The Model of Multimodal HCI and Constraints. Our approach is based on the idea that user interfaces can be viewed as one-shot, higher-order messages sent from designers to users [7]. While designing a user interface, the designer defines an interactive language that determines which effects and levels will be included in the interaction. Therefore, we model user interfaces with modalities they use, where we define a modality as a form of interaction designed to engage a number of human capabilities, for example, to produce effects on users, or to process effects produced by the user (see Figure 2). In our model, modalities can be simple or complex: a complex modality integrates other modalities to create simultaneous use of them, such as to provide modality fusion of fission mechanisms, while a simple modality represents a primitive form of interaction. Here, we do not focus on a detailed description of multimodal integration, but on the high-level effects a modality system or some of its parts use. We define input and output types of a simple modality, using the computer as a reference point. An input modality requires user devices to transfer human output into a form suitable for computer processing. We classify these into event-based and streaming-based classes. Event-based input modalities produce discrete events in reaction to user actions, such as user input via a keyboard or mouse. Streaming-based modalities sample input signals with some resolution and frequency, producing a time-stamped array of sampled values. We introduce a special class of streaming modality, a recognition-based modality, which processes streaming data, searching for patterns. An output modality presents data to the user, and this presentation can be static or dynamic. A more elaborate description of this model can be found in [4].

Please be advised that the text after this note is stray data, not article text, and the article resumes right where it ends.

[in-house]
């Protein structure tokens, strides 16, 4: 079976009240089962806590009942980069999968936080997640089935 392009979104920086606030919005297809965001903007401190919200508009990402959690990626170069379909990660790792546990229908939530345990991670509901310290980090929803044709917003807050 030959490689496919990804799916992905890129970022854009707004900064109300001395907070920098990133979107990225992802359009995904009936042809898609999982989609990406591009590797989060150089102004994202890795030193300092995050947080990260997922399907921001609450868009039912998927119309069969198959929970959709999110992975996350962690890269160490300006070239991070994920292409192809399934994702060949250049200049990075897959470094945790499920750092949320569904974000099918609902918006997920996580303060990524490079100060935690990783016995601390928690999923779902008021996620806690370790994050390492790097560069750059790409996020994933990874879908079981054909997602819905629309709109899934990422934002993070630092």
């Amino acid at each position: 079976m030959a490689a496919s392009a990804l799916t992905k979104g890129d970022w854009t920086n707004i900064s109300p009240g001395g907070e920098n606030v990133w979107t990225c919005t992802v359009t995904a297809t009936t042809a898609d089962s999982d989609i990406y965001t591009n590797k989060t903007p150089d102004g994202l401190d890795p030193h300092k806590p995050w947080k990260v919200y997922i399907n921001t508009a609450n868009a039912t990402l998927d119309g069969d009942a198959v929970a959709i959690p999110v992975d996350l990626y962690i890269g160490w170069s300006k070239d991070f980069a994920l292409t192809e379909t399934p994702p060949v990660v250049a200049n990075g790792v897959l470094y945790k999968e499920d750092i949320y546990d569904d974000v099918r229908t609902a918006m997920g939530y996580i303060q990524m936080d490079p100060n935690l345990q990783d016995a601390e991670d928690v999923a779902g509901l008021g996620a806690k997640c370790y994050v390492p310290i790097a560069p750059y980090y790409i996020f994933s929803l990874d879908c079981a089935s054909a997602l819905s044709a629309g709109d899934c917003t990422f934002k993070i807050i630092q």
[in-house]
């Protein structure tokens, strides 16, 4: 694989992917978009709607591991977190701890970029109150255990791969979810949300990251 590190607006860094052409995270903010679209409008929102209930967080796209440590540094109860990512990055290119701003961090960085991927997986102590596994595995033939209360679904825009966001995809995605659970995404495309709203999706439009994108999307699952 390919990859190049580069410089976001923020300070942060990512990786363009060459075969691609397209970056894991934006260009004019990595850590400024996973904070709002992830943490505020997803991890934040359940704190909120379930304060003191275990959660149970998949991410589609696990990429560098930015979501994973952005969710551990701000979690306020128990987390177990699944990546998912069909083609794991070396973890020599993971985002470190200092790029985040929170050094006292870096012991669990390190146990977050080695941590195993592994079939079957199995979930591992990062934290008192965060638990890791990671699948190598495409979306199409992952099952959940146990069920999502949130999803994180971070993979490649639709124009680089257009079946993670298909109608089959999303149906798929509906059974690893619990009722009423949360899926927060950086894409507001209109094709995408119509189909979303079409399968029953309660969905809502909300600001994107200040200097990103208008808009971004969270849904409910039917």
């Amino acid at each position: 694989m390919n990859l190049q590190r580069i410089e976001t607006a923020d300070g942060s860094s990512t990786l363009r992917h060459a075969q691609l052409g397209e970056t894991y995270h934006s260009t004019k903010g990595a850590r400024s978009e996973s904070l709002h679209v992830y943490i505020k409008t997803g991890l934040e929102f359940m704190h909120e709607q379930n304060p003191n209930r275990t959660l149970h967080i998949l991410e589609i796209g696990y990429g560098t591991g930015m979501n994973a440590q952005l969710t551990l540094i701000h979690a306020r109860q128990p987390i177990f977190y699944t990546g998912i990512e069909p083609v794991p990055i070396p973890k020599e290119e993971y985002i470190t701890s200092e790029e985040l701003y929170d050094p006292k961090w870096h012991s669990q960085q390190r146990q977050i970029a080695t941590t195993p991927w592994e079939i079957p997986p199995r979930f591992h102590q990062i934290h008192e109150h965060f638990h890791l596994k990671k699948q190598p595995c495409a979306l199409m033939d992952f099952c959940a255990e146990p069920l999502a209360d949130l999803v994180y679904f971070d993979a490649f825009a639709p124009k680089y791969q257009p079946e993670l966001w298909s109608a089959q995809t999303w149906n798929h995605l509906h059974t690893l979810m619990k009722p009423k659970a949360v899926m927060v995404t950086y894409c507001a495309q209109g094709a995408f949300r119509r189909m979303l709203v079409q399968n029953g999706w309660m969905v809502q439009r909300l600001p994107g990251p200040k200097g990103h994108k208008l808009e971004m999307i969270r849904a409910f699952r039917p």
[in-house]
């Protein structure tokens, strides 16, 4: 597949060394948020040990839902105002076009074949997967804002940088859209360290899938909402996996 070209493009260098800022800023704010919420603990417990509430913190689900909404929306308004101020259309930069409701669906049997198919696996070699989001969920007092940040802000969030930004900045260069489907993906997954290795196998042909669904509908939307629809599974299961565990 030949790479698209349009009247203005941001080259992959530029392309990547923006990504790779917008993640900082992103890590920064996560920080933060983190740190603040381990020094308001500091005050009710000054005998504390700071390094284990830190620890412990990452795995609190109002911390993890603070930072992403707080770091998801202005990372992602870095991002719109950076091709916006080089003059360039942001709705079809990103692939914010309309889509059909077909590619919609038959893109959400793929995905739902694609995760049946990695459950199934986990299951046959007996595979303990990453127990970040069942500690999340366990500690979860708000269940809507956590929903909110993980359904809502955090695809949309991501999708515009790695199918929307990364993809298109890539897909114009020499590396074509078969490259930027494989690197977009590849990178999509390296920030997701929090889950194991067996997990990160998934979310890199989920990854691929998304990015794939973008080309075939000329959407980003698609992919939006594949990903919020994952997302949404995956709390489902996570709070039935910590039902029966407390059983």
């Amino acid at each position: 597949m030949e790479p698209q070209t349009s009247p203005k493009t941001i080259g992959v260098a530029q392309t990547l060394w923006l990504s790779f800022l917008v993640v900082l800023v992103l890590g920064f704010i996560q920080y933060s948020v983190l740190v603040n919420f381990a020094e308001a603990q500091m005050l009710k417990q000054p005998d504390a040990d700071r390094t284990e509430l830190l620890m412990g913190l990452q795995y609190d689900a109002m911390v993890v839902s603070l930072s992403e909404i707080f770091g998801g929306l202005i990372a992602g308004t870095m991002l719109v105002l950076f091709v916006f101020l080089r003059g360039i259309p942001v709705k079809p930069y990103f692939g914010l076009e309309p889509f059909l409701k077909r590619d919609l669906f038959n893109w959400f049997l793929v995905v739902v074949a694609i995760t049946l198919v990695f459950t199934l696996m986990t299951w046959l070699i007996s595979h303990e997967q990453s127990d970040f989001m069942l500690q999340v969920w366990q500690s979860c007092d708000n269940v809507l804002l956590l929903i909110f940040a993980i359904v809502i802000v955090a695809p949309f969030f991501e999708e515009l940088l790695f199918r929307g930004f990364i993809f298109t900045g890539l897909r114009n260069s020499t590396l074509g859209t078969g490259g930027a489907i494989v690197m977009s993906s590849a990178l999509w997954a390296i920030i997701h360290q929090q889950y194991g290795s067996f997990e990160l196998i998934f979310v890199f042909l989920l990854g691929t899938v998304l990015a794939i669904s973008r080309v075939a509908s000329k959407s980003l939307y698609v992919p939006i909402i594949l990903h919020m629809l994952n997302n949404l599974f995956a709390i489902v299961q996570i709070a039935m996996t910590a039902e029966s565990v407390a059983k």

While we describe HCI in terms of modalities, we describe various accessibility issues in terms of interaction constraints (see Figure 3). Interaction constrictions can be viewed as the filters on usage of some effects. Constraints are organized as basic and complex. We identify two types of basic constraints: user constraints and external constraints. User constraints are classified into user features, states, and preferences. User features describe the long-term ability of a user to exploit some of the effects, and this description can include some of the user disabilities, such as low vision or immobility. A user state constraint, further classified in emotional and cognitive context, describes a user’s temporary ability to use some effects. User preferences describe how much the user is eager to make use of some effects—it is a user’s subjective mark of the effects they prefer or dislike.